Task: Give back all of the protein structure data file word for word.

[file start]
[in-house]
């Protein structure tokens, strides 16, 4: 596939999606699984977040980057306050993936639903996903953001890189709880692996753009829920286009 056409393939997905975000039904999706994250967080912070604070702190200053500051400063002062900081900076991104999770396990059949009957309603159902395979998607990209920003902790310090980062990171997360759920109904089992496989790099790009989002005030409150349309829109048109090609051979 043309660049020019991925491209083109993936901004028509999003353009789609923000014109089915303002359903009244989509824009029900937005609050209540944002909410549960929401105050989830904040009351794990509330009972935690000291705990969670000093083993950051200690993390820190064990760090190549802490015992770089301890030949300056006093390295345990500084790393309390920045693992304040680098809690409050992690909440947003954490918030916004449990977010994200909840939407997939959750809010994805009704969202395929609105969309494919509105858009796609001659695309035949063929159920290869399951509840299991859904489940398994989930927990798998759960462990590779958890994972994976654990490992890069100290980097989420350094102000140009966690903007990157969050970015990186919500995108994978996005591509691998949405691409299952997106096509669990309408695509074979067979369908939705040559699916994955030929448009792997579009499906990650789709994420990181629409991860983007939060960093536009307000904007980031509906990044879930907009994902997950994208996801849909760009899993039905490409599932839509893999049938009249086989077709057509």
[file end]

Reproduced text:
[in-house]
């Protein structure tokens, strides 16, 4: 596939999606699984977040980057306050993936639903996903953001890189709880692996753009829920286009 056409393939997905975000039904999706994250967080912070604070702190200053500051400063002062900081900076991104999770396990059949009957309603159902395979998607990209920003902790310090980062990171997360759920109904089992496989790099790009989002005030409150349309829109048109090609051979 043309660049020019991925491209083109993936901004028509999003353009789609923000014109089915303002359903009244989509824009029900937005609050209540944002909410549960929401105050989830904040009351794990509330009972935690000291705990969670000093083993950051200690993390820190064990760090190549802490015992770089301890030949300056006093390295345990500084790393309390920045693992304040680098809690409050992690909440947003954490918030916004449990977010994200909840939407997939959750809010994805009704969202395929609105969309494919509105858009796609001659695309035949063929159920290869399951509840299991859904489940398994989930927990798998759960462990590779958890994972994976654990490992890069100290980097989420350094102000140009966690903007990157969050970015990186919500995108994978996005591509691998949405691409299952997106096509669990309408695509074979067979369908939705040559699916994955030929448009792997579009499906990650789709994420990181629409991860983007939060960093536009307000904007980031509906990044879930907009994902997950994208996801849909760009899993039905490409599932839509893999049938009249086989077709057509």